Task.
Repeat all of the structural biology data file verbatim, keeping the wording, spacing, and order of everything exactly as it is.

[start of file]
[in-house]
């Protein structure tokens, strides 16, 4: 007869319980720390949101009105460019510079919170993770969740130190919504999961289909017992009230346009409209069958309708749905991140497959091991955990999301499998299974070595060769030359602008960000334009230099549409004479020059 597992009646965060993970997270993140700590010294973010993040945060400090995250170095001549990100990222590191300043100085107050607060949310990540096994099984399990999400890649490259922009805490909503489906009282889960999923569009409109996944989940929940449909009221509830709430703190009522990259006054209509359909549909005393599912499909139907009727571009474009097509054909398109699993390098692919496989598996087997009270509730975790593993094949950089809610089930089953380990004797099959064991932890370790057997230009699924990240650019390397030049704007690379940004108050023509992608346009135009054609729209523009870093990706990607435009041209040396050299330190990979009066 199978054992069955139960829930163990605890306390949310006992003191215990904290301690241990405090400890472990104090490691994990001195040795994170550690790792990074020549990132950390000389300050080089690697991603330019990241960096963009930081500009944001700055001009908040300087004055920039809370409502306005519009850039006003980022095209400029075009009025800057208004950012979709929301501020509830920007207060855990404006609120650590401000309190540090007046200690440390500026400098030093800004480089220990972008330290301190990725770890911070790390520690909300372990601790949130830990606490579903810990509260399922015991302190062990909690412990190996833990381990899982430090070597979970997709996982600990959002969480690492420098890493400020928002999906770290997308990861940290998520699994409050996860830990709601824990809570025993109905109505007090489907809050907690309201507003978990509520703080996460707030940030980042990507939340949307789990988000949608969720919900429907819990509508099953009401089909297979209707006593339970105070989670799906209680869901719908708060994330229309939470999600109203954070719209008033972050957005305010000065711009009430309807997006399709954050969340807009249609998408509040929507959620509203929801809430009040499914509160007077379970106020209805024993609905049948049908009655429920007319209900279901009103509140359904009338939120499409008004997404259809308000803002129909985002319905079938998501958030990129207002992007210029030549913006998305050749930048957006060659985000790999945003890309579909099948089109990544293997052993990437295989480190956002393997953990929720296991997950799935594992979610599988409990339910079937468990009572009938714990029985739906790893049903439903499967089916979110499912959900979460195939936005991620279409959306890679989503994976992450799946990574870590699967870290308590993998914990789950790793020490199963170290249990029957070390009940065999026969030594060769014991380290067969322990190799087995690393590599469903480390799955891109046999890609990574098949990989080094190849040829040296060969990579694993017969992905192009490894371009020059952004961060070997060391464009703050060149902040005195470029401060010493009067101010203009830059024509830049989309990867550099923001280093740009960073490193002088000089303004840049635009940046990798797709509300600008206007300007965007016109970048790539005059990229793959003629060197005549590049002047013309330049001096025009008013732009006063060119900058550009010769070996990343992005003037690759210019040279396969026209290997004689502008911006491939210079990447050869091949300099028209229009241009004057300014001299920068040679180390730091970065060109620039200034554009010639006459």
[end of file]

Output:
[in-house]
């Protein structure tokens, strides 16, 4: 007869319980720390949101009105460019510079919170993770969740130190919504999961289909017992009230346009409209069958309708749905991140497959091991955990999301499998299974070595060769030359602008960000334009230099549409004479020059 597992009646965060993970997270993140700590010294973010993040945060400090995250170095001549990100990222590191300043100085107050607060949310990540096994099984399990999400890649490259922009805490909503489906009282889960999923569009409109996944989940929940449909009221509830709430703190009522990259006054209509359909549909005393599912499909139907009727571009474009097509054909398109699993390098692919496989598996087997009270509730975790593993094949950089809610089930089953380990004797099959064991932890370790057997230009699924990240650019390397030049704007690379940004108050023509992608346009135009054609729209523009870093990706990607435009041209040396050299330190990979009066 199978054992069955139960829930163990605890306390949310006992003191215990904290301690241990405090400890472990104090490691994990001195040795994170550690790792990074020549990132950390000389300050080089690697991603330019990241960096963009930081500009944001700055001009908040300087004055920039809370409502306005519009850039006003980022095209400029075009009025800057208004950012979709929301501020509830920007207060855990404006609120650590401000309190540090007046200690440390500026400098030093800004480089220990972008330290301190990725770890911070790390520690909300372990601790949130830990606490579903810990509260399922015991302190062990909690412990190996833990381990899982430090070597979970997709996982600990959002969480690492420098890493400020928002999906770290997308990861940290998520699994409050996860830990709601824990809570025993109905109505007090489907809050907690309201507003978990509520703080996460707030940030980042990507939340949307789990988000949608969720919900429907819990509508099953009401089909297979209707006593339970105070989670799906209680869901719908708060994330229309939470999600109203954070719209008033972050957005305010000065711009009430309807997006399709954050969340807009249609998408509040929507959620509203929801809430009040499914509160007077379970106020209805024993609905049948049908009655429920007319209900279901009103509140359904009338939120499409008004997404259809308000803002129909985002319905079938998501958030990129207002992007210029030549913006998305050749930048957006060659985000790999945003890309579909099948089109990544293997052993990437295989480190956002393997953990929720296991997950799935594992979610599988409990339910079937468990009572009938714990029985739906790893049903439903499967089916979110499912959900979460195939936005991620279409959306890679989503994976992450799946990574870590699967870290308590993998914990789950790793020490199963170290249990029957070390009940065999026969030594060769014991380290067969322990190799087995690393590599469903480390799955891109046999890609990574098949990989080094190849040829040296060969990579694993017969992905192009490894371009020059952004961060070997060391464009703050060149902040005195470029401060010493009067101010203009830059024509830049989309990867550099923001280093740009960073490193002088000089303004840049635009940046990798797709509300600008206007300007965007016109970048790539005059990229793959003629060197005549590049002047013309330049001096025009008013732009006063060119900058550009010769070996990343992005003037690759210019040279396969026209290997004689502008911006491939210079990447050869091949300099028209229009241009004057300014001299920068040679180390730091970065060109620039200034554009010639006459």